Ex Machina

Computer programmer Caleb Smith wins an inter-company competition to spend a week at the remote estate of the company’s brilliant, yet quirky CEO and founder, Nathan Bateman. He soon learns that the vacation will be anything but when he’s coerced into signing a nondisclosure release in order to administer a Turing Test on a new AI program that could revolutionize the world. It turns out that the AI has been placed in a fully functional—and human-looking—robot named Ava, who has been locked in a glass enclosure and can’t be freed unless she proves to Smith and Bateman that she’s achieved full consciousness and is not just copying human behavior.

Writer-director, Alex Garland, has written numerous A-list screenplays before, but this is the first time he has directed, and it’s quite a debut. The film doesn’t move at a brisk pace, but this only helps build tension and momentum towards the conclusion where you know something bad is going to happen to someone. The interplay between Domhnall Gleeson (Smith) and Oscar Isaac (Bateman) is outstanding as they play their game of cat and mouse—is Bateman being honest with Smith, or does he have ulterior motives? Why was Smith chosen for this project? Is it some type of setup?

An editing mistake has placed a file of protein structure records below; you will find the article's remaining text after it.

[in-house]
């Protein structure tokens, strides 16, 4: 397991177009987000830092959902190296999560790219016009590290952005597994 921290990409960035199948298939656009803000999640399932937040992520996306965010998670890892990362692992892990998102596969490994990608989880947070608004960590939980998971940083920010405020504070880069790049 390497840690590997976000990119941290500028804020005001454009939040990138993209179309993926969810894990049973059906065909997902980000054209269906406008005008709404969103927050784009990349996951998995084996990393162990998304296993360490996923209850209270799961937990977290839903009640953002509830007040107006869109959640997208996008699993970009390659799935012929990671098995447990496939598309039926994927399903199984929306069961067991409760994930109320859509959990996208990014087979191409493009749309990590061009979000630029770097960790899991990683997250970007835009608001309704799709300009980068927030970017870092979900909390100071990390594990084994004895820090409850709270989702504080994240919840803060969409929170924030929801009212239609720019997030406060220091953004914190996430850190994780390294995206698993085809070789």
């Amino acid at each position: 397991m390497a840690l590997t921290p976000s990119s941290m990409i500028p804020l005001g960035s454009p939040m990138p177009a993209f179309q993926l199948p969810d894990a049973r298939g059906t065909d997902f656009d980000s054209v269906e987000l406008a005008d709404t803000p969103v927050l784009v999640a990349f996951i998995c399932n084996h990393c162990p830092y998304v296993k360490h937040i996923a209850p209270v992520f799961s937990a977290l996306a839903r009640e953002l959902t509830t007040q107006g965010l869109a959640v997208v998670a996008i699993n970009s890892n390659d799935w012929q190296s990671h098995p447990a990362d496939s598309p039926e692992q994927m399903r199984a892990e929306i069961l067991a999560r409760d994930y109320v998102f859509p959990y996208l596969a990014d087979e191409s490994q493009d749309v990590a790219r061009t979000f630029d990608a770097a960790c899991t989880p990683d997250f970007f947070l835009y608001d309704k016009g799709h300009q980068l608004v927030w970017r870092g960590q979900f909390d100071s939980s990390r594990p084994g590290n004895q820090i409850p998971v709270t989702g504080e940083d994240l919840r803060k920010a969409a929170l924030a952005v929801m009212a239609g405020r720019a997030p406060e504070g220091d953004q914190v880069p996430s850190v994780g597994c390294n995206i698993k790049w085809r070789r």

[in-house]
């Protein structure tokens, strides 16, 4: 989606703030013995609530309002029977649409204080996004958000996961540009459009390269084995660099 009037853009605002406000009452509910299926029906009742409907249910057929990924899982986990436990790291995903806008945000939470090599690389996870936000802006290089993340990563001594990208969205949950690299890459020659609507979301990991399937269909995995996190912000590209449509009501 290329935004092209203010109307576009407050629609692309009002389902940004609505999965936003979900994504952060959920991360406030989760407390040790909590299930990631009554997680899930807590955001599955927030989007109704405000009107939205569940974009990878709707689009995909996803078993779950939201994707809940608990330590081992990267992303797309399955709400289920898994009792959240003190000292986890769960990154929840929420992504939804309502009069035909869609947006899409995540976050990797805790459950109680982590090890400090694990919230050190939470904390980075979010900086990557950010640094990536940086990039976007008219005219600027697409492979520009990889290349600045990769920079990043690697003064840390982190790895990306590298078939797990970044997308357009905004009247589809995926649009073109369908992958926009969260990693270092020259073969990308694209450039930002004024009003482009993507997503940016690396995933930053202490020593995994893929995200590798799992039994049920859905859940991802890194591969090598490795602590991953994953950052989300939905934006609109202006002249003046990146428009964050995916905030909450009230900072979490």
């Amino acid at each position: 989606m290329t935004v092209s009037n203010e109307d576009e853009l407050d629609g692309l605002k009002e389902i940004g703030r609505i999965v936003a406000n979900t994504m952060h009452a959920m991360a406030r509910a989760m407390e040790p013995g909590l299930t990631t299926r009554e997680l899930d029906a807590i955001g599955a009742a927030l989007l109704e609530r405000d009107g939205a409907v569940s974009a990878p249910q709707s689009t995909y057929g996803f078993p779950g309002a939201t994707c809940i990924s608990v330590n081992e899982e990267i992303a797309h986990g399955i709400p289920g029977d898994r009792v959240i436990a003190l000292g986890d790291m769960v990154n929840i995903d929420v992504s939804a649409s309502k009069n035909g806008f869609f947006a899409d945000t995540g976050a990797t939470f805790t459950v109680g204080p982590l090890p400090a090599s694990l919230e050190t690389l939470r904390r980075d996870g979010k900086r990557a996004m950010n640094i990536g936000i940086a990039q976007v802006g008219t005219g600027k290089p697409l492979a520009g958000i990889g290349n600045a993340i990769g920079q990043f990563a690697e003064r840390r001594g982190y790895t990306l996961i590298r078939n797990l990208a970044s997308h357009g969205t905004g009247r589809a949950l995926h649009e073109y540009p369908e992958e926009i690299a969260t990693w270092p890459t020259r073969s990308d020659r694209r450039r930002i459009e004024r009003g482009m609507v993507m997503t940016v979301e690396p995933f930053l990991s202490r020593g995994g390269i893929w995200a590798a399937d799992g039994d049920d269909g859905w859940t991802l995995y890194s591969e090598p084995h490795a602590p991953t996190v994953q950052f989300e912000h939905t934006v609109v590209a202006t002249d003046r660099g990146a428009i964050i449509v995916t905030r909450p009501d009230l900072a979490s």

Unlike most movies these days, the film doesn’t look to have been color-graded in post-production, and the resulting image is very natural and lifelike. The digitally shot production teems with detail, especially on the exterior shots, and the CGI is completely seamless with the live action. Its only real flaws are that shadows are a bit too murky, darker scenes exhibit some digital noise, and it can be a tad soft on occasion.

Ex Machina has the distinction of being the first Blu-ray title to support DTS:X, DTS’s answer to Dolby’s Atmos object-based audio format. Unfortunately, there’s no hardware that currently supports the format, so my evaluation is of the core DTS-HD Master Audio 7.1 track, which is outstanding. While the majority of the soundtrack is subdued, there are instances where it comes to life in order to shock the audience. Pans move succinctly throughout the soundstage, and although it’s rarely called upon, the LFE is demo-worthy when it comes to life.

Supplements include two in-depth making-of featurettes, nine behind-the-scenes vignettes, and a UV Digital Copy.

This is one of the best sci-fi films in years. I can’t wait to give it another spin when DTS:X arrives.

Studio: Lionsgate, 2014
Aspect Ratio: 2.40:1
Audio Format: DTS:X / DTS-HD Master Audio 7.1 core
Length: 108 mins.
MPAA Rating: R
Director: Alex Garland
Starring: Domhnall Gleeson, Alicia Vikander, Oscar Isaac

Jackblues's picture

This is the best film I've seen this year.
Sometimes it's not what you see, it's what
you think.

Johan81's picture

If you like this movie and haven't seen "Moon" then quickly go about and watch it!